JOINT SPECIAL ENVOY FOR SYRIA’S PRESS CONFERENCE – BEIRUT, 1 JUNE 2012
Good Afternoon, Ladies and Gentlemen.
As you know I arrived here yesterday and I’ve had the opportunity of meeting with the President and Speaker Berri, and I’ve just had constructive discussions with the Prime Minister. And this morning I was also able to speak to former Prime Minister Siniora by phone since he’s out of the country.
I was able to discuss the situation in Syria with the President, the Prime Minister and the Speaker and shared with them my impression of the situation -- how the crisis is evolving and my stance that bold action has to be taken by President Assad and the Syrian Government to put real energy into the implementation of the plan, of the six-point plan, and that this is not something that can go on forever. And [that] it was essential that he shows determination and sends a signal to his people and the international community that he is determined to implement the plan and he is going to move ahead in search of peace.
We also discussed the potential impact of the crisis on neighboring countries like yours, Lebanon, Jordan and others, and the need to take all possible measures to avoid that happening. I also discussed with them the possibility that the international community would also intensify its efforts to help resolve the crisis.
I’ll pause here and take your questions.
Q: Mr. Annan, have you discussed the issue of the Lebanese kidnapped, especially that the Prime Minister [inaudible] Have you discussed the issue there?
JSE: Yes, we did discuss the issue of the kidnapped Lebanese and also both groups-- there were also some who were taken in the North -- and the UN would do whatever we can to help. I send my deep condolences to the families who are waiting for these people to be returned and I hope every effort will be made to obtain their release.
Q: Mr. Annan, you say your mission can’t go on forever. This week has seen three massacres in Syria. Is there a possibility that your mission in fact is just a diplomatic cover for more killings. Is it do you think almost time to declare the mission over?
JSE: That’s an interesting question. The implication is also that if this effort was not on the table, there would be no killing. But let me go on and say that we are making an effort to find a peaceful solution, and many Syrians and many governments around the world would want to see this effort resolve peacefully. We deplore the killings, we condemn the massacre in Houleh and the subsequent killings that happened. And this is I think one more reason that one should make greater effort to find a solution. To suggest that an attempt to find a peaceful solution is a reason for further killings – I find it difficult to defend because the implication is that if this proposal was not on the table, if we were not discussing ways of getting people to the table to discuss political solutions, there would be no killing. I disagree with that.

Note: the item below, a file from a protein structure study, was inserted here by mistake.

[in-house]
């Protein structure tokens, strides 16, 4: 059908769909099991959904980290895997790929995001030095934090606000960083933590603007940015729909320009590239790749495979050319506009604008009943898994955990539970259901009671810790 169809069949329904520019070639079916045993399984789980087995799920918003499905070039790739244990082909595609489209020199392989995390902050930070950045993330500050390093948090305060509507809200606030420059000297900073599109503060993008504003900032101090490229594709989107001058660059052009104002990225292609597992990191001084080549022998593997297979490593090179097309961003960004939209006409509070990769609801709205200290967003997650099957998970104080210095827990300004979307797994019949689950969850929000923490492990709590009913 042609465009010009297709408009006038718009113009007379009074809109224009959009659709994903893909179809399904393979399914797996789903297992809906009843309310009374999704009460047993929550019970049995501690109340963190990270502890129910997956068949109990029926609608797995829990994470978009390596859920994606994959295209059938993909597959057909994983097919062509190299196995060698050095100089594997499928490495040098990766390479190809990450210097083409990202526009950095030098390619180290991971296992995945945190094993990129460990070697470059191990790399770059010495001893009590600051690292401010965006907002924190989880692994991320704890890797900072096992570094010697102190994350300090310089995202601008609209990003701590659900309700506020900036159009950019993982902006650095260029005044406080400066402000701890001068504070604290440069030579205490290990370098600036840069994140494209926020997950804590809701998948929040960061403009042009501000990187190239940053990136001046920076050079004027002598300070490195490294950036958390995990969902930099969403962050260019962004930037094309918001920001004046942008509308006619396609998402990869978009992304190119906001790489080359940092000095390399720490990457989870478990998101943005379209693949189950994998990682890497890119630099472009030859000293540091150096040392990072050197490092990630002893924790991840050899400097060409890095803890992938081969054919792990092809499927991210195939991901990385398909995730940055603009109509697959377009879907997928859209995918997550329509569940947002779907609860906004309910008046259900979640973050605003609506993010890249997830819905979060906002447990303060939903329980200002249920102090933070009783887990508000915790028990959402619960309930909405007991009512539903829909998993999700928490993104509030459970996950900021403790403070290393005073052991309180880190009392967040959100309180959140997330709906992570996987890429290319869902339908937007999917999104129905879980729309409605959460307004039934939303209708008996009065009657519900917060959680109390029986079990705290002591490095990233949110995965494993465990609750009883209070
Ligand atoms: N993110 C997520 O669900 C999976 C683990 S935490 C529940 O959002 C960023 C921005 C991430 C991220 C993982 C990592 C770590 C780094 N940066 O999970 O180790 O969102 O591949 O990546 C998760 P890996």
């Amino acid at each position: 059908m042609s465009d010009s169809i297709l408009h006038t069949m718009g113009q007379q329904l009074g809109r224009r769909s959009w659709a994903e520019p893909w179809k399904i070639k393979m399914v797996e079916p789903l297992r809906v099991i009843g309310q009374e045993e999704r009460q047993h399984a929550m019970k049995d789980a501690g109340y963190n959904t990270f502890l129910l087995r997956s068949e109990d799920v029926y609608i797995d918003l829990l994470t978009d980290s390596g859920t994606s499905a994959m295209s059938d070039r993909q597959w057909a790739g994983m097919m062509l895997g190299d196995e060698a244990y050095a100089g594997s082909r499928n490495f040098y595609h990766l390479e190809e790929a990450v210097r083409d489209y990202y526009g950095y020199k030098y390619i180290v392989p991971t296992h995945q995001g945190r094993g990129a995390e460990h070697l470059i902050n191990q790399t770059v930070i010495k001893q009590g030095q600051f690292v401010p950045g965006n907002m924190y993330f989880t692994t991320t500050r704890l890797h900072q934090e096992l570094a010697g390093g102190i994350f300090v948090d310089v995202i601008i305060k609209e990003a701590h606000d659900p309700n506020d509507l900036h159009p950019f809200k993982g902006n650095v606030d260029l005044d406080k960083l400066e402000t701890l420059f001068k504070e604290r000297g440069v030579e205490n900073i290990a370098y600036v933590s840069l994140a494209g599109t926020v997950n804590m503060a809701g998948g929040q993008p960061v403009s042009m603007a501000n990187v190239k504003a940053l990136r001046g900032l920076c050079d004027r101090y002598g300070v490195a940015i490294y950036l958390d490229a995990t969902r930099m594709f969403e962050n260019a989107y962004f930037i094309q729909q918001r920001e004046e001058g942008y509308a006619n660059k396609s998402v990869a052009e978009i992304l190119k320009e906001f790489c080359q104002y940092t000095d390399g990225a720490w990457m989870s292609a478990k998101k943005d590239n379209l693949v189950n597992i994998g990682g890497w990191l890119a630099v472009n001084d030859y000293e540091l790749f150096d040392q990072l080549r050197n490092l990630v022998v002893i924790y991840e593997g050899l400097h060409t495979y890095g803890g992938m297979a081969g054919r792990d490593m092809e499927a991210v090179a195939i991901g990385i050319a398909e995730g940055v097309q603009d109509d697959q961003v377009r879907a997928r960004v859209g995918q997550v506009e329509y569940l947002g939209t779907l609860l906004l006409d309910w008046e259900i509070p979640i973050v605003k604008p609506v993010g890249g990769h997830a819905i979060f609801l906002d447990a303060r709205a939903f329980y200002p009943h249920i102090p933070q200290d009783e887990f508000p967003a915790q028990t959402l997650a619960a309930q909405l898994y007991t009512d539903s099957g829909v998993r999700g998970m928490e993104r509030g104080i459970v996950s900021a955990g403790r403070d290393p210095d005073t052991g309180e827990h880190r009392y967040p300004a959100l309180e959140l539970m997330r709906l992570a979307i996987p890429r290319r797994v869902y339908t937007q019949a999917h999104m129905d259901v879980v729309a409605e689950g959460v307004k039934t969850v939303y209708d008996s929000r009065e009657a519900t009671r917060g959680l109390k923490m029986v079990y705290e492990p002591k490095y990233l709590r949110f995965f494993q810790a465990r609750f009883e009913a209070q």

Q: Mr. Annan while you have been in Lebanon, what are your thoughts on cross border arm smuggling?
JSE: Yes, we did discuss that issue and the Lebanese authorities have made it quite clear to me the efforts they are making to prevent their territory being used for trans-shipment of arms. We should also dissuade those who would want to smuggle arms into the territory [so that they would] stop. But the Government is quite clear that it does not condone and is taking steps to ensure that its territory does not become a trans-shipment for that.
Q: Mr. Annan, what is your comment on the announcement of the investigation by the Syrians yesterday in which they said that terrorists have committed the crimes in Houleh. Do you have information on who did that?
JSE: I don’t have any information but what I do have is that the UN monitors established the facts on the ground, the Security Council has asked for an independent investigation and I am sure that the Secretary-General is going to take steps to make sure that that investigation is undertaken. And I am sure the reports or the findings will be made public. And I know that today the Human Rights Council in Geneva is also discussing this issue.
Q: What exactly is the red line? What has to happen in Syria before the peace plan, you declare the peace plan dead and have to look at other options? What is the red line here?
JSE: I think that is a decision that the Security Council will have to take once the Council decides that it is going to take other measures. What is important is that we continue our efforts to find a solution, a solution that leads to a transition in Syria, a democratic transition that fulfills the aspirations of the Syrian people. I know we are all impatient, we are all frustrated by the violence, by the killings. So am I. I think perhaps I am more frustrated than most of you because I am in the thick of things. And we really want to see things move much faster than it has done. When you are dealing with these sorts of issues, it is not a simple issue of drawing up red lines. The Council and the countries involved will have to keep working together to find a solution. If it is not this proposal on the table, there could be something else. I am not one of those who believes that there is only one way of solving—there could be other ways. And if other proposals on the table, I am sure the Council will look at them and I will be the first to say “bravo, let’s move with it.” But I am afraid I cannot draw up a list of red lines. These are decisions for the Security Council and I will not presume to usurp their powers.
For media inquiries please contact:
Main: +44 (0)20 7842 0123
Direct: +44 (0)20 7842 0151
Mobile: +44 (0)7904 752736